Reel Reviews | Superfly

by Tim Gordon

Almost five decades since Ron O’Neal created the iconic character, Priest, many have sought to imitate the style and swagger of the original film. Sadly, this latest incarnation dishonors the legacy of the original film with shrill, glossy imitation that is long on style but woefully short on substance.

When the original film was released in 1972, urban audiences were mesmerized by the film’s fashions, style and most importantly, Curtis Mayfield’s seductive soundtrack. Glamorizing the underbelly of pimps, pushers, and hustlers, Superfly was an instant cultural touchstone, along with Shaft, that served as foundation films for what would come to be known as the “blaxploitation era.”

To understand the current version of the film is to understand the genesis of the story of Priest (Trevor Jackson) who along with his partner, Eddie (Jason Mitchell) are moving major weight in the ATL. While they are successful, Priest longs for much more than the life but those closest to him see him for what he is rather than what he can be. As he contemplates his next move, a jealous rival decides to sew the seeds of dissension bringing the conflict to his front door and slowly forcing his hand.

Looking for “one more score” to leave the life, Priest asks his mentor, Scatter (Michael K. Williams) to “turn on the faucet” for him, giving him the opportunity to score some much-needed cash for his exit strategy. When he is refused, Priest goes straight to Scatter’s supplier, Mexican kingpin, Adalberto Gonzalez (Esai Morales) who hedges his bet with future but further tightening the noose around Priest’s neck and lively hood.

While he is making power moves to secure his future, Eddie is sloppily making bad judgment calls that put their successful enterprise in jeopardy. Whether seeking unsolicited retribution or trusting the wrong people with the product, Eddie’s decisions put a strain on their relationship and bring the duo to war with a rival crew and their vindictive, yet suspicious leader, Q (Big Bank Black). With the walls closing on him, will Priest survive?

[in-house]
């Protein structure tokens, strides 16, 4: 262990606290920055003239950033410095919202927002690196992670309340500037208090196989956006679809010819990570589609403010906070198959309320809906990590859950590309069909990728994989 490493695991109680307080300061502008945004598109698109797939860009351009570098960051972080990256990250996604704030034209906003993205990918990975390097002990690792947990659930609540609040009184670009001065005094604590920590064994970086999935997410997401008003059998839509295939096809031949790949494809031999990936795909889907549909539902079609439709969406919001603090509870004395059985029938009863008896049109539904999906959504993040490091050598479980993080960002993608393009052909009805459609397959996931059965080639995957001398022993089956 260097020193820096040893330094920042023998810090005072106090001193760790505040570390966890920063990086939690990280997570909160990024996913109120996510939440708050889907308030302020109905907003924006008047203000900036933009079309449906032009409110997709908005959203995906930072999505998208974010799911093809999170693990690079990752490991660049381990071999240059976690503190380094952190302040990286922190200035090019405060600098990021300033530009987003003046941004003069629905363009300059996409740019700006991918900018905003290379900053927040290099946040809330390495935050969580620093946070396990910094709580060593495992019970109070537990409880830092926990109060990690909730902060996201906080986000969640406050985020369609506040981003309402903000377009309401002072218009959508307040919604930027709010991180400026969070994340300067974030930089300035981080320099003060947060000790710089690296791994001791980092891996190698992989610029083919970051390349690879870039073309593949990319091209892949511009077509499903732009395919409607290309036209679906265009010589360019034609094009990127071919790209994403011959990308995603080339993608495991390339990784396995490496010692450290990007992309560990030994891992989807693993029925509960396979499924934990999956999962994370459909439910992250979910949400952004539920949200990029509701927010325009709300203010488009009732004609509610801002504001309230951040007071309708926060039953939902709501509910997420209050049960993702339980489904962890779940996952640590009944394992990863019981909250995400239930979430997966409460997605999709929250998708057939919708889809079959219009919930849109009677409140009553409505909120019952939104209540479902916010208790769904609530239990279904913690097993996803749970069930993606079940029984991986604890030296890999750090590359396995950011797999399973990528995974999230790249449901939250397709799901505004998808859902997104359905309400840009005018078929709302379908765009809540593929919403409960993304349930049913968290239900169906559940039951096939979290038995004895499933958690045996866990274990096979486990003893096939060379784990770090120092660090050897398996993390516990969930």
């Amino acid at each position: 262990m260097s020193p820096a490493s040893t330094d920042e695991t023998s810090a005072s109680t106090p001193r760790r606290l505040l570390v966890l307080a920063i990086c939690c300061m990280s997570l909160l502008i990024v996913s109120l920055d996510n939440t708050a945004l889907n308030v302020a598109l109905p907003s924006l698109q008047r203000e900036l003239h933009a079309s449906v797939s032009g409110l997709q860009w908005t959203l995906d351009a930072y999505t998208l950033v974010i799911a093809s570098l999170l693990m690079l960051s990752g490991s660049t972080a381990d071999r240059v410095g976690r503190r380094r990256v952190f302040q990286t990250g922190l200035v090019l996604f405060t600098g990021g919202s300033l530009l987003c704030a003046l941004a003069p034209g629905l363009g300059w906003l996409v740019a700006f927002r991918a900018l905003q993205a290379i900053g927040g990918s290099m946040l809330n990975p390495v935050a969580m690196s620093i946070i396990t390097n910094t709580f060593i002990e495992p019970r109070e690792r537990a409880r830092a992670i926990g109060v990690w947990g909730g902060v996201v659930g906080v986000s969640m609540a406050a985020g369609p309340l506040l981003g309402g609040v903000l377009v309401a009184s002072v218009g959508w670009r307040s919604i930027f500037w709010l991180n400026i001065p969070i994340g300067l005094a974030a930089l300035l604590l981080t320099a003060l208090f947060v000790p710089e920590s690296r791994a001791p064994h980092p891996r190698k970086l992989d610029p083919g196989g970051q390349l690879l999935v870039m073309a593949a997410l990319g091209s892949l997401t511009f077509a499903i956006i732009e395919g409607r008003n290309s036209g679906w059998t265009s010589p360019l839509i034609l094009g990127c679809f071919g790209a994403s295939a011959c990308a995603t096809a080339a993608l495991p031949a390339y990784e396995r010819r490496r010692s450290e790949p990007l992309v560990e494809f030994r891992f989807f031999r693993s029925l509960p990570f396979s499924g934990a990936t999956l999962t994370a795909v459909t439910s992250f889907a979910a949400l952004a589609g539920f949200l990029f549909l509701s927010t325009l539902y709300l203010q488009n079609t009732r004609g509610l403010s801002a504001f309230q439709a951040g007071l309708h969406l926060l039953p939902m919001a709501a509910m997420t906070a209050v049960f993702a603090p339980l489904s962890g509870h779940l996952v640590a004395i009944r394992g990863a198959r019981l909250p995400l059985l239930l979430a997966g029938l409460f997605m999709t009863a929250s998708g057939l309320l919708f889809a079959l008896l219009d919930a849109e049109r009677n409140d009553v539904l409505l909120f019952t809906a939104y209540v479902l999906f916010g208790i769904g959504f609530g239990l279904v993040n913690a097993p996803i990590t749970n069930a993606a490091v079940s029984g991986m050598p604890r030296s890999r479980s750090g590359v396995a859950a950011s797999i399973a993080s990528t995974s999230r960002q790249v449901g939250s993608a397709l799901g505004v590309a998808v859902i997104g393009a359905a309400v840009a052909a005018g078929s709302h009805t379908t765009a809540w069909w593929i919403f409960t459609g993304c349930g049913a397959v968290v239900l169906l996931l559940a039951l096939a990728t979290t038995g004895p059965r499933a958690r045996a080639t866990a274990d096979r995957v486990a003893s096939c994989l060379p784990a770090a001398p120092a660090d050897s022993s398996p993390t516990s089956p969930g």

Written by Alex Tse (Sucker Free City, The Watchman) and directed by Director X (Julien Christian Lutz), this film plays like a long-form music video that is elaborate to look at but is emotionally empty. Even the film’s title represented an attitude that is not relevant in 2018. The life that director Gordon Parks, Jr. so proudly portrayed has been mercifully parity for the past four decades. During the period that the original was released, America was a very different place that featured fewer opportunities that exist today, making this story one out of its time.

Judging from the cast, many saw this film as a vehicle to be a part of something special and worthwhile trying to resurrect this classic. Unfortunately, this round peg in a square hole is a mishmash, shrill, cliche, gangster-by-the-number tale that dishonors the memory of the original and surely will not be a film that people will long for years from now. Jackson (grownish, Burning Sands) gives it his best effort but unfortunately for him, Straight Out of Compton’s Jason Mitchell and character actor extraordinaire, Michael K. Williams, they will have to live with this lemon on their filmographies.

When all is said and done, this film should as a cautionary tale that not every story needs to be updated for future generations . . . especially when films like 1994’s Sugar Hill and Savages mine similar territory and do it SO much better. My advice is that if you want to see Superfly, simply rent the original, I promise that you’ll enjoy that much more than this muddled mess masquerading as a film!

Grade: D